Therefore, if a firm is conducting an IPO, investors may rest assured that it has met SEBI’s requirements and is a strong organization. This contributes to its overall trustworthiness.
The demand and supply of a stock controls it’s market price. Therefore, if a company’s stock sells for INR 1,000 while its competitor’s stock sells for INR 350, the former has more market value.
This enables the company to attract a good workforce and facilitate profitable mergers and acquisitions.
Every month, IPOs are introduced. In many instances, investors do not know about the firm that is launching the IPO and learn about it during the launch period.
As the company promotes and advertises its initial public offering, investors begin conducting research on the company, studying its business and finances, etc. This helps increase the company’s market presence. Additionally, companies can also leverage this buzz to expand their business.
Process of IPO Listing
Following is a quick overview of the IPO listing process:
- When a private firm seeks to obtain funds through a public offering, it chooses the IPO route.
- The private company then appoints an underwriter. An underwriter is a consortium of investment banks. These banks evaluate the company’s financial position and needs and determine the share price for issue (price band) and the number of shares that have to be part of the offering.
- The underwriter then creates a draft of the application for SEBI approval. The application consists of the company’s historical financial records, including profits, assets, liabilities, and net worth. In addition, the proposal also describes how the funds would be utilised.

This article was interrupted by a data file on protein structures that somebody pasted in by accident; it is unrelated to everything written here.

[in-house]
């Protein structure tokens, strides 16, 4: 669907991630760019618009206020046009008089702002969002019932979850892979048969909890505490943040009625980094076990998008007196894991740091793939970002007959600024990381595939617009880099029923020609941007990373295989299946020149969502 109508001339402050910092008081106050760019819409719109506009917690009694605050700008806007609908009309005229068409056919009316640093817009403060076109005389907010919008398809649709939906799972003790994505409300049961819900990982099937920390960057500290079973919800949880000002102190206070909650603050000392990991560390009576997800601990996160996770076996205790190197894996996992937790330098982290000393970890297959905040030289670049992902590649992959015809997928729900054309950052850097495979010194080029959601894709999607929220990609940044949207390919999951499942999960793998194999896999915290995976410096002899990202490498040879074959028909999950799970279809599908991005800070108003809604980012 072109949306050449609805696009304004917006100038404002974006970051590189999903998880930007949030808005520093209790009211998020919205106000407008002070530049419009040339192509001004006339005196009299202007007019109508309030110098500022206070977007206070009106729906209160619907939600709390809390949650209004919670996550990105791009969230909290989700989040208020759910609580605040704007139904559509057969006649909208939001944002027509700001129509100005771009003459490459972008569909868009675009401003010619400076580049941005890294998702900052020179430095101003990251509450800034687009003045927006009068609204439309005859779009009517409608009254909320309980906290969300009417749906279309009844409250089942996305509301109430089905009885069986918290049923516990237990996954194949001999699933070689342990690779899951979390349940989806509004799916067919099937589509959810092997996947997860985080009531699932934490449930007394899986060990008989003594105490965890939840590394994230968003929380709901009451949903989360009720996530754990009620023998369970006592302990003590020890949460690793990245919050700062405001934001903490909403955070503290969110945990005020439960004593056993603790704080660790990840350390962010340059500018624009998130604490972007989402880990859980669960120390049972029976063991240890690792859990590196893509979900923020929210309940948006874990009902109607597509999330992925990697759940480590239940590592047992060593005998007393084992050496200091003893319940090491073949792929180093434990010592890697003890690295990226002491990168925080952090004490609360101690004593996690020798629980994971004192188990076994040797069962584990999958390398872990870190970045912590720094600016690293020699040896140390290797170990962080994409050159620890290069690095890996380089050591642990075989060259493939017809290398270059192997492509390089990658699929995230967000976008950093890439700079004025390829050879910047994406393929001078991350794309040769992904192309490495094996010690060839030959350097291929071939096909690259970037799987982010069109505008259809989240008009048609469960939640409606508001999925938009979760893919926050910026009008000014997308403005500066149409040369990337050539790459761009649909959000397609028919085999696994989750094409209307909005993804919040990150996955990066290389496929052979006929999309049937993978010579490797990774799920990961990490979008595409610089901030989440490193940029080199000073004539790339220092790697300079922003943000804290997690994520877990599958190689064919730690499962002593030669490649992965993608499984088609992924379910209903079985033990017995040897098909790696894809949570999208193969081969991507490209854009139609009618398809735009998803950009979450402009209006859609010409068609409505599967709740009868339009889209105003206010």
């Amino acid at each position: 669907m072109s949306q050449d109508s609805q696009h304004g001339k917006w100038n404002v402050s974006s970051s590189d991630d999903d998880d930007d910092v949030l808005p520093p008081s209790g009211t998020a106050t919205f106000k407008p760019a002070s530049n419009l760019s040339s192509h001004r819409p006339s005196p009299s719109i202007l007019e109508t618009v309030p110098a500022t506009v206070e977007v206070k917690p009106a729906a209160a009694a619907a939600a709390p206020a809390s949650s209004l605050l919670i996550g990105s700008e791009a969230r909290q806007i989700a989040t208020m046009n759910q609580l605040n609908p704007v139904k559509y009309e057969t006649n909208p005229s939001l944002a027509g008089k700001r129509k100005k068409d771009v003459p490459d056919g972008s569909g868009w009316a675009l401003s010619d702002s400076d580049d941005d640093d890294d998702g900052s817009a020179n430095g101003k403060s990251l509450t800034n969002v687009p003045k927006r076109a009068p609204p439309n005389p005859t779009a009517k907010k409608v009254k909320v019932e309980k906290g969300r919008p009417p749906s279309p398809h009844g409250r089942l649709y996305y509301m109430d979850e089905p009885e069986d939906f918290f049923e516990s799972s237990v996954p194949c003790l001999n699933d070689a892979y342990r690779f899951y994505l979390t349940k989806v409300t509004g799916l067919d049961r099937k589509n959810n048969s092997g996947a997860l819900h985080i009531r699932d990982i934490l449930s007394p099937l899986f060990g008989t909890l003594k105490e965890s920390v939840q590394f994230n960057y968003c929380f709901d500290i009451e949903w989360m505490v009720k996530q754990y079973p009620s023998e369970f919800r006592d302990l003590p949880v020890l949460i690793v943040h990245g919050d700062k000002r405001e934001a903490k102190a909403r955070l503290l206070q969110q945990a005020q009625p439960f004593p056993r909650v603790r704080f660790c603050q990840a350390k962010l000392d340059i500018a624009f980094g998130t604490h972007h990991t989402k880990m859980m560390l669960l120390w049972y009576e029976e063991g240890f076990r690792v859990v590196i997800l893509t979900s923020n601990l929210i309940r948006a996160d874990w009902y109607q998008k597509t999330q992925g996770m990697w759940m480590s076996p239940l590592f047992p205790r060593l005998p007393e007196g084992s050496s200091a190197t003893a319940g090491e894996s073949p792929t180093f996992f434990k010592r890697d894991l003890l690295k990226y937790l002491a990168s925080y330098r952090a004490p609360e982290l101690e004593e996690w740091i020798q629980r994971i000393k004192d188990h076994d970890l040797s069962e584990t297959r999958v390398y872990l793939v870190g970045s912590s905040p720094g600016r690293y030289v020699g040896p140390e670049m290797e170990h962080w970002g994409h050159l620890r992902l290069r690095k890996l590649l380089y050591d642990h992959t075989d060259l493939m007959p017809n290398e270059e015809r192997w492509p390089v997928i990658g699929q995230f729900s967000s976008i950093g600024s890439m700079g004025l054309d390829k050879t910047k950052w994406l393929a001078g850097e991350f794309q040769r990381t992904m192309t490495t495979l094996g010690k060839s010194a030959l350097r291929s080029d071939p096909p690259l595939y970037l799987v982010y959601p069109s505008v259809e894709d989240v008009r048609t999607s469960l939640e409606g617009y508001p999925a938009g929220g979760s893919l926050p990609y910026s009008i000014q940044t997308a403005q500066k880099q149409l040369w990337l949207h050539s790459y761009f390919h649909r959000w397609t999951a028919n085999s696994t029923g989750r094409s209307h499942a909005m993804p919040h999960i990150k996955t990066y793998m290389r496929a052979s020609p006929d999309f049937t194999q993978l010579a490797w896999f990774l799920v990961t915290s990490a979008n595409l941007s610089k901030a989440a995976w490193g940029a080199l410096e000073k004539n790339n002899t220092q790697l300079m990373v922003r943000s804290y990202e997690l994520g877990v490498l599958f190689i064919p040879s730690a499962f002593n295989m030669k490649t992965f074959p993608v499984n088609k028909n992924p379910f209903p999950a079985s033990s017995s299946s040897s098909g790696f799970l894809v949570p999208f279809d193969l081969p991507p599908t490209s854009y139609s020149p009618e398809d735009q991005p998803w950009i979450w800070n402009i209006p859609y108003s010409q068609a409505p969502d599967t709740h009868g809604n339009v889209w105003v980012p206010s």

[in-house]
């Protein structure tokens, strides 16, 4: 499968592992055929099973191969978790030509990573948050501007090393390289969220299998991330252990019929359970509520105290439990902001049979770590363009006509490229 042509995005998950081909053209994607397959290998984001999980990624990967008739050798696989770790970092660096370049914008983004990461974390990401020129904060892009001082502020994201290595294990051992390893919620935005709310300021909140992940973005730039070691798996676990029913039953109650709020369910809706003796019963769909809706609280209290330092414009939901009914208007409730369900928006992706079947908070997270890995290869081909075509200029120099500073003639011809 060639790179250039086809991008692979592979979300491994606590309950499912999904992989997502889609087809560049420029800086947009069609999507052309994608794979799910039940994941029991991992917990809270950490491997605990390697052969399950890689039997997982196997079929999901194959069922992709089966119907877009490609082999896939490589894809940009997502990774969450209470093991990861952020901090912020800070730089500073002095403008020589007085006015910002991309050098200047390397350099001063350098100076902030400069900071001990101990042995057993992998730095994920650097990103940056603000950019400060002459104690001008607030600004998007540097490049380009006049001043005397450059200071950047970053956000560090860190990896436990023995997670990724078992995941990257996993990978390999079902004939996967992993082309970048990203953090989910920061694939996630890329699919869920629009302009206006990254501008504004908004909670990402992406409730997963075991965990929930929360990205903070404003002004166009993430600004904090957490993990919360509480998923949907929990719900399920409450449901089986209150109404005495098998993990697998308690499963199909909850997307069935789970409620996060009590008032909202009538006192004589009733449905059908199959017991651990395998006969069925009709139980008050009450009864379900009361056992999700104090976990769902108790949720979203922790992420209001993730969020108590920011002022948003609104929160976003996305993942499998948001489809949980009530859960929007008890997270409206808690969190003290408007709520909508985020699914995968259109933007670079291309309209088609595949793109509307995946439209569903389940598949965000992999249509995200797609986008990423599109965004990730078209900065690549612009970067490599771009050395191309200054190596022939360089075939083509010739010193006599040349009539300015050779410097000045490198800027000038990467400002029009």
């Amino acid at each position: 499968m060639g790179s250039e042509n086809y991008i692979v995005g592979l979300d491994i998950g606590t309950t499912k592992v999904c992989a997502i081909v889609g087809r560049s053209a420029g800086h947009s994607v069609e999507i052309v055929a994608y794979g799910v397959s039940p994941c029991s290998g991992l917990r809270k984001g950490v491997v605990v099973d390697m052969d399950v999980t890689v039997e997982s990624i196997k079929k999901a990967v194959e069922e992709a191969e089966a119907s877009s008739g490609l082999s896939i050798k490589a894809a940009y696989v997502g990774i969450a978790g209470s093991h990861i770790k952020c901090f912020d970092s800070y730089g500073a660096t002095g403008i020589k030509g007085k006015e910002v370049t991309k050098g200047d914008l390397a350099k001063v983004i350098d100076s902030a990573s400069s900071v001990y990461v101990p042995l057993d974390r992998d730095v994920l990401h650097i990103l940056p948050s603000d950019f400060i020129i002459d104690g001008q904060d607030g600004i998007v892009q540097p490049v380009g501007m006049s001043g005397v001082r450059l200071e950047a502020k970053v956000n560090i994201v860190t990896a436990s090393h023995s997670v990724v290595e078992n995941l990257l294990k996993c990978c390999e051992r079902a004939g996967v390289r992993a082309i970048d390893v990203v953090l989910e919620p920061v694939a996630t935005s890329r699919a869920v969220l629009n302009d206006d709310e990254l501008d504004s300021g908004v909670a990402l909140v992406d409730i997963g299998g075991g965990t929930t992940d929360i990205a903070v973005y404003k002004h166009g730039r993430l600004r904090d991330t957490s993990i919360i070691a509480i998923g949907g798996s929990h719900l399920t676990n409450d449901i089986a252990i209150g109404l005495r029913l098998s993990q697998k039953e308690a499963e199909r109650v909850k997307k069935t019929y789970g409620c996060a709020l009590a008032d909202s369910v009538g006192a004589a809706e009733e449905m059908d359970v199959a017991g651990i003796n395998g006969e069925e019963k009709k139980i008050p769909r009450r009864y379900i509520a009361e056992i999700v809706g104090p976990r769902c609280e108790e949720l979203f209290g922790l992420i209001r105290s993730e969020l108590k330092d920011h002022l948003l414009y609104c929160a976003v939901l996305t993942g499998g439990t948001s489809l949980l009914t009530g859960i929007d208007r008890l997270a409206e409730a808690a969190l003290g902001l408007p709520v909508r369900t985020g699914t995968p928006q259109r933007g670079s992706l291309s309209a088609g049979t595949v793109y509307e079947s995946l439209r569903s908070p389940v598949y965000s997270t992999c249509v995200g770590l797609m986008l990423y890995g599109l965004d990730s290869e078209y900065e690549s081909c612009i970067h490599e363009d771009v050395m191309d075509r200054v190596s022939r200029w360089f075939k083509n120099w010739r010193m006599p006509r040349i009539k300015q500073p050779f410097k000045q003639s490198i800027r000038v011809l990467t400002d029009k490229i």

- SEBI permits the publication of the ‘Red Herring Prospectus’ after a thorough review of the application and confirmation that all eligibility requirements are met.
- The ‘Red Herring Prospectus’ is a company release that specifies the number of shares and share issue price (price band) for the IPO. It also offers information regarding past performance.
- Next, a ‘Road Show’ is held, where the company executives travel to meet with potential investors and encourage them to purchase their company’s stock.
- An initial public offering may be open for three to twenty-one days but is often open for five days.
- During this time, regular investors can bid on stocks through their online brokerage accounts. You must have a demat account and trading account, and a PAN card in order to participate in an IPO. Your demat account will be credited if the bid on stocks is successful. If not, you will receive a refund.
- After the IPO concludes, the stocks will trade on a stock exchange. Thereafter, the publicly held shares can be traded on the stock market.
Things To Know Before Investing Through IPO Listing
Following are the things to know before investing through an IPO:
Red Herring Prospectus
The Draft Red Herring Prospectus is filed with SEBI by the company seeking to generate capital by offering its shares to the public.
This paper discusses how the company intends to use the funds obtained from the public and the potential risks for investors. Therefore, you must review this document before investing in any IPO.
Motive Behind Going for an IPO
It is essential to determine how the company intends to use the capital raised through the Initial Public Offering. Check to see if the company intends to repay its debt or if it plans to raise capital for partially repaying debt, developing the business, or utilising the funds for corporate reasons.
This indicates that the funds will be spent appropriately in the firm, which is a positive indicator for investors.
Understand the Business
Before participating in a company’s Initial Public Offering, you should have a thorough understanding of the business concept.
Once you understand the company’s line of business, you should next try to identify the new market opportunity for the company.
This is due to the fact that the size of the opportunity and the company’s ability to gain market share can have a significant impact on the company’s growth and shareholder returns.